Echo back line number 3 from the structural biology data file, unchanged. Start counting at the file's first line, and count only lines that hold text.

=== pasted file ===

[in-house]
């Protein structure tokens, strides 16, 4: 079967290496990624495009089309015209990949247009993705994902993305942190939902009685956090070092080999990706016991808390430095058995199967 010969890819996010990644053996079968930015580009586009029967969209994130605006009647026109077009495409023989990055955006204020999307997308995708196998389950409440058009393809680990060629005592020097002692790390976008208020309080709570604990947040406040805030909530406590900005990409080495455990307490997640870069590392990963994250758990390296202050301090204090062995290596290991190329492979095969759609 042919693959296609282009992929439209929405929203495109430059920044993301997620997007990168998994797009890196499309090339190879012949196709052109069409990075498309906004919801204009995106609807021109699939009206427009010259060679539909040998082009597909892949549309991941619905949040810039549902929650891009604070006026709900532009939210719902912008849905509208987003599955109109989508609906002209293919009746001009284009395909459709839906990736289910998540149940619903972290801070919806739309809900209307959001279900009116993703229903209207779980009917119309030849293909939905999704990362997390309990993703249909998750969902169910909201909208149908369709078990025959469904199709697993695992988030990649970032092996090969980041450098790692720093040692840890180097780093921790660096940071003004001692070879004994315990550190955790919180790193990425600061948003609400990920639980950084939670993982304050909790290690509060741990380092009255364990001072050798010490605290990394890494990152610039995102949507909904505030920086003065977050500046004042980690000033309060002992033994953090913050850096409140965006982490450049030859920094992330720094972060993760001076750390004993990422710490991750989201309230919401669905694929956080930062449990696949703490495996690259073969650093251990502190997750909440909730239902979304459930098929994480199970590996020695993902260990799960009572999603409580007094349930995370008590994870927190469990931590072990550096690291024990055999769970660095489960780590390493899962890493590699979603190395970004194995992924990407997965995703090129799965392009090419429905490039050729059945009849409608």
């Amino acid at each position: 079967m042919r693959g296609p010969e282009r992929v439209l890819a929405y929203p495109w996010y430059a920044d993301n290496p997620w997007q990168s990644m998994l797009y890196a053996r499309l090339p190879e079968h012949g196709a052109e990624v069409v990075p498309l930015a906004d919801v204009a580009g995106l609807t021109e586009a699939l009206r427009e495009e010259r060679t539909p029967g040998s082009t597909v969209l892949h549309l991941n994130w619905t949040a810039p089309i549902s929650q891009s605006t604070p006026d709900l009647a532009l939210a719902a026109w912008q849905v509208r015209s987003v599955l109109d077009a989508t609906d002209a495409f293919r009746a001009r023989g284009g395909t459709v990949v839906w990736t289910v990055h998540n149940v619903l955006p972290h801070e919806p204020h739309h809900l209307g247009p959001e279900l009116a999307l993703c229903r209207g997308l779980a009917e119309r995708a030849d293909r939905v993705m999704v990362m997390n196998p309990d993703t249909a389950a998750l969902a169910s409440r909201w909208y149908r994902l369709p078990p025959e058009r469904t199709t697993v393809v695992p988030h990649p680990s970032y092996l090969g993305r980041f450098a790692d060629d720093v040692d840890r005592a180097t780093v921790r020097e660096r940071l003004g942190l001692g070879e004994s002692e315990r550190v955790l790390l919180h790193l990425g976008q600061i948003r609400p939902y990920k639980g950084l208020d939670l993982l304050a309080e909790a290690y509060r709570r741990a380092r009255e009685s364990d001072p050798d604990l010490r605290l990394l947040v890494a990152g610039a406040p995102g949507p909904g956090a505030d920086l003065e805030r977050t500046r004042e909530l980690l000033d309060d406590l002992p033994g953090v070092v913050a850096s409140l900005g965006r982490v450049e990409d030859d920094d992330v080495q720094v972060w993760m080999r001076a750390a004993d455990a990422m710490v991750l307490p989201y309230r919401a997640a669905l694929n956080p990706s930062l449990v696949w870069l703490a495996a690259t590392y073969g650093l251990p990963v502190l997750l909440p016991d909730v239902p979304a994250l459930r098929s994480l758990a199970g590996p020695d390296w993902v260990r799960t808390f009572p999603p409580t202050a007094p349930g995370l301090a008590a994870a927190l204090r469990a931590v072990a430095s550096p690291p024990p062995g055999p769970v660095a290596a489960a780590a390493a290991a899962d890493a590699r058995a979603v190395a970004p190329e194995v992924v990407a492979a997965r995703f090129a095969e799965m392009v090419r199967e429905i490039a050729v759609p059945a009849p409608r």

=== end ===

């Amino acid at each position: 079967m042919r693959g296609p010969e282009r992929v439209l890819a929405y929203p495109w996010y430059a920044d993301n290496p997620w997007q990168s990644m998994l797009y890196a053996r499309l090339p190879e079968h012949g196709a052109e990624v069409v990075p498309l930015a906004d919801v204009a580009g995106l609807t021109e586009a699939l009206r427009e495009e010259r060679t539909p029967g040998s082009t597909v969209l892949h549309l991941n994130w619905t949040a810039p089309i549902s929650q891009s605006t604070p006026d709900l009647a532009l939210a719902a026109w912008q849905v509208r015209s987003v599955l109109d077009a989508t609906d002209a495409f293919r009746a001009r023989g284009g395909t459709v990949v839906w990736t289910v990055h998540n149940v619903l955006p972290h801070e919806p204020h739309h809900l209307g247009p959001e279900l009116a999307l993703c229903r209207g997308l779980a009917e119309r995708a030849d293909r939905v993705m999704v990362m997390n196998p309990d993703t249909a389950a998750l969902a169910s409440r909201w909208y149908r994902l369709p078990p025959e058009r469904t199709t697993v393809v695992p988030h990649p680990s970032y092996l090969g993305r980041f450098a790692d060629d720093v040692d840890r005592a180097t780093v921790r020097e660096r940071l003004g942190l001692g070879e004994s002692e315990r550190v955790l790390l919180h790193l990425g976008q600061i948003r609400p939902y990920k639980g950084l208020d939670l993982l304050a309080e909790a290690y509060r709570r741990a380092r009255e009685s364990d001072p050798d604990l010490r605290l990394l947040v890494a990152g610039a406040p995102g949507p909904g956090a505030d920086l003065e805030r977050t500046r004042e909530l980690l000033d309060d406590l002992p033994g953090v070092v913050a850096s409140l900005g965006r982490v450049e990409d030859d920094d992330v080495q720094v972060w993760m080999r001076a750390a004993d455990a990422m710490v991750l307490p989201y309230r919401a997640a669905l694929n956080p990706s930062l449990v696949w870069l703490a495996a690259t590392y073969g650093l251990p990963v502190l997750l909440p016991d909730v239902p979304a994250l459930r098929s994480l758990a199970g590996p020695d390296w993902v260990r799960t808390f009572p999603p409580t202050a007094p349930g995370l301090a008590a994870a927190l204090r469990a931590v072990a430095s550096p690291p024990p062995g055999p769970v660095a290596a489960a780590a390493a290991a899962d890493a590699r058995a979603v190395a970004p190329e194995v992924v990407a492979a997965r995703f090129a095969e799965m392009v090419r199967e429905i490039a050729v759609p059945a009849p409608r």